Grant Shapps’ call for a reversal on sackings denied by P&O Ferries

LONDON (Parliament Politics Magazine) – P&O Ferries has refused the government’s appeal to postpone the deadline for the 800 workers who were fired to accept the offers of redundancy until next week, claiming that the majority of them had already signed contracts and that ministers were ignorant of the factual and fundamental realities of the situation.

Peter Hebblethwaite, the CEO of the ferry operator said, bullishly responding to transport secretary Grant Shapps, that the demand was legally untenable and that the company would close down.

Complying with his request would purposely cause the company to collapse,  which would result in the irretrievable loss of  2,200 jobs, additionally. He couldn’t imagine that Mr Shapps would wish to push an employer to bring its downfall, affecting not hundreds but thousands of families, he wrote to Mr Shapps.

Over 765 of the 786 crew members who were summarily fired on March 17 had made efforts to accept the settlement offer, according to Hebblethwaite, and over 500 had signed legally binding agreements. Among them were 67 officers who planned to continue working on P&O’s ships with the new agency crew.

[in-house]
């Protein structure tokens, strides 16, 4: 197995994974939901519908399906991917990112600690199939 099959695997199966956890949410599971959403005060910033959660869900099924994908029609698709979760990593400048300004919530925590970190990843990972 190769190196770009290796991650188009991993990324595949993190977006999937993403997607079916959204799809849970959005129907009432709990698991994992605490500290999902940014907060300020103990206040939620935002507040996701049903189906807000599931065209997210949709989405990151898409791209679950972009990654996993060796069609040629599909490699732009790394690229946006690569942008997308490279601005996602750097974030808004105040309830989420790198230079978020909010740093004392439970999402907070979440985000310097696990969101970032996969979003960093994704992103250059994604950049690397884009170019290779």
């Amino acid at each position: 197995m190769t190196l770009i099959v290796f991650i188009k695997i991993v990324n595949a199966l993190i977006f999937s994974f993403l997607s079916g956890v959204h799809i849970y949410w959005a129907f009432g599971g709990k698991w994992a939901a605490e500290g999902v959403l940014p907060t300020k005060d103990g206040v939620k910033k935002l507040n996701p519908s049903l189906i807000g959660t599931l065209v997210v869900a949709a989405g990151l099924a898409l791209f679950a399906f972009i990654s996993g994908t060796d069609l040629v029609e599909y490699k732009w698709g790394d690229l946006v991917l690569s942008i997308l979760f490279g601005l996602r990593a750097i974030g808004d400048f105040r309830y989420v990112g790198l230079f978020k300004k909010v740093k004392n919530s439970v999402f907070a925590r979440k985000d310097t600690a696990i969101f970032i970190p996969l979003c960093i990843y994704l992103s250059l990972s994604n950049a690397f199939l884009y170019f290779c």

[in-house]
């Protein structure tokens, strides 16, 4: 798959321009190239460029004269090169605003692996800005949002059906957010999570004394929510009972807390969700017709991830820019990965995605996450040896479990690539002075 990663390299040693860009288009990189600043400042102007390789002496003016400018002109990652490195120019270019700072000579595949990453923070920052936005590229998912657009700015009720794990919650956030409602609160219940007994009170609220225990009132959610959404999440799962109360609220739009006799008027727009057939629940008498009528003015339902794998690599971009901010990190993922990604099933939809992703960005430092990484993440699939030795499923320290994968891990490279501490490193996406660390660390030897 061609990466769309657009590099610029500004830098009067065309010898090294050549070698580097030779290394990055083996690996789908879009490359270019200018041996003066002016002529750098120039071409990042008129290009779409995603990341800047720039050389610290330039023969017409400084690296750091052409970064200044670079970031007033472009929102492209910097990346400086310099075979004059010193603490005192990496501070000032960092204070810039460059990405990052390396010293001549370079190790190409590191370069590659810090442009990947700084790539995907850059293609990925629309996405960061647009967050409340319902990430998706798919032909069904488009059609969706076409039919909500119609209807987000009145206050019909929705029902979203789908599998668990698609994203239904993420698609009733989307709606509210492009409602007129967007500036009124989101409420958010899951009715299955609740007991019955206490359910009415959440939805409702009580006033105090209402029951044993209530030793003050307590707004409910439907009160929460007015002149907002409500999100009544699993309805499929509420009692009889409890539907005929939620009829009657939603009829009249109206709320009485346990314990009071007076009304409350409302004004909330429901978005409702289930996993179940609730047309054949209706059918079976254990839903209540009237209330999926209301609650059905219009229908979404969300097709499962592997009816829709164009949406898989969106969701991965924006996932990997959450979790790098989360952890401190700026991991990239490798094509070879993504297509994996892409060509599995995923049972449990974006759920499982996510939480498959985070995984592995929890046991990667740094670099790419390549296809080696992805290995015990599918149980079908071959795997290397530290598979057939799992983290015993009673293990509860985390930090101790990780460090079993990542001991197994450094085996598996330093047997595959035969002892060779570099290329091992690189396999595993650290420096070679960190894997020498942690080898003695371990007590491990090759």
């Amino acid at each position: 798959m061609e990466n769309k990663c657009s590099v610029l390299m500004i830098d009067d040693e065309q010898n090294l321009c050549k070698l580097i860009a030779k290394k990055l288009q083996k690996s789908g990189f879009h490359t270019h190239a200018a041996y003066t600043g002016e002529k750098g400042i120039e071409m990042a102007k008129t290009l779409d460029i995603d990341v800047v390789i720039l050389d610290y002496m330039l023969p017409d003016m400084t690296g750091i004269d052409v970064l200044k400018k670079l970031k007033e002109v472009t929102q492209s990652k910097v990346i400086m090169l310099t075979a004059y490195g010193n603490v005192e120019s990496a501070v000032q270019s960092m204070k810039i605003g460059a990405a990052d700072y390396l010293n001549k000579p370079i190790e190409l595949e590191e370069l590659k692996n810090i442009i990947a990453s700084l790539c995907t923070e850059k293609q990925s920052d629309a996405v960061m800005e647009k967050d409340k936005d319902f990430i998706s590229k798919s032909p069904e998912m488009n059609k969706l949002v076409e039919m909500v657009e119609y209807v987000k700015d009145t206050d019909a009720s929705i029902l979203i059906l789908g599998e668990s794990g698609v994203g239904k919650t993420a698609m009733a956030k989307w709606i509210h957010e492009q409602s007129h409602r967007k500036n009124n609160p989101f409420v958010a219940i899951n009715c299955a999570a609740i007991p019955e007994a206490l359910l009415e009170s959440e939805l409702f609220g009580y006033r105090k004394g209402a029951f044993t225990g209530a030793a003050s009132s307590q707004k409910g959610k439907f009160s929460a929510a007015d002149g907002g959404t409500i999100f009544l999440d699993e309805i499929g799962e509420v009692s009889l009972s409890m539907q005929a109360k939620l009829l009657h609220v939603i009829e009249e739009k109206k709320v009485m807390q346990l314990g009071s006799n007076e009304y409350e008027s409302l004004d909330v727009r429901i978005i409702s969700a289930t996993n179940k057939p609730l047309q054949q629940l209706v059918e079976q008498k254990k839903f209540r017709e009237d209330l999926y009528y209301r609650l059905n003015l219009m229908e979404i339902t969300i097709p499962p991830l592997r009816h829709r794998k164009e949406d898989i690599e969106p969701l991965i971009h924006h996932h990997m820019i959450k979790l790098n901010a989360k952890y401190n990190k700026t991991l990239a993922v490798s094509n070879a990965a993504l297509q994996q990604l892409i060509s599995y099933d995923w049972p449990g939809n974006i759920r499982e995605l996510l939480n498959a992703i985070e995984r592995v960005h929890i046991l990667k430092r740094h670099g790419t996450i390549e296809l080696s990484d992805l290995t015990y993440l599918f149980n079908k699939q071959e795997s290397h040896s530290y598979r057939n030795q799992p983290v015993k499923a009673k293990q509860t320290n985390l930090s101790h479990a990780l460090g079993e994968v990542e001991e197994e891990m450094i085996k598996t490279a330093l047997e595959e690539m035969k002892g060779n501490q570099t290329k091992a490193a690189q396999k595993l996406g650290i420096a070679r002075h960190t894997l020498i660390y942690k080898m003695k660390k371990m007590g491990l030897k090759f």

Shapps had written to P&O Ferries on Monday, offering the company one last chance to reverse its exceptional and illegal dismissal of UK-based crew members working on Jersey contracts before bringing in a planned set of legal steps to force the company’s hand.

On Wednesday, the transport secretary is set to present parliament with an eight-point plan that includes strengthening employment laws for ship owners in UK waters and addressing minimum wage.

From the start, P&O Ferries has asked for a level playing field regarding salaries on British ferry routes, Hebblethwaite wrote, adding that the company supported proposals to raise the minimum wage for all seafarers in UK waters.

The government’s refusal to intervene when Irish Ferries began running the Dover-Calais crossing in summer 2021, employing a similar model of low-paid agency personnel, encouraged a “race to the bottom” among operators, according to unions.

Union demands for action were met with a personal warning from P&O Ferries’ Dubai-based owner, DP World chief executive Sultan Ahmed bin Sulayem, to Shapps in November last year, that Irish Ferries’ low-cost crewing strategy presented problems to its operations.

He had endeavoured to disclose the facts in this letter and before the select committees with maximum candour and transparency, the chief executive stated, after shocking MPs at a Commons hearing last week by confessing his firm knowingly breached the law by sacking staff without consultation.

This difficult decision was made knowing that it would be immensely controversial and difficult to reconcile for some,” he continued. He was  completely aware of the cost to the P&O Ferries brand and to himself personally in terms of reputation.

On passenger routes, sailings are currently halted. The Maritime and Coastguard Agency held a second P&O ferry, the Pride of Kent, on Monday night after it failed a safety assessment.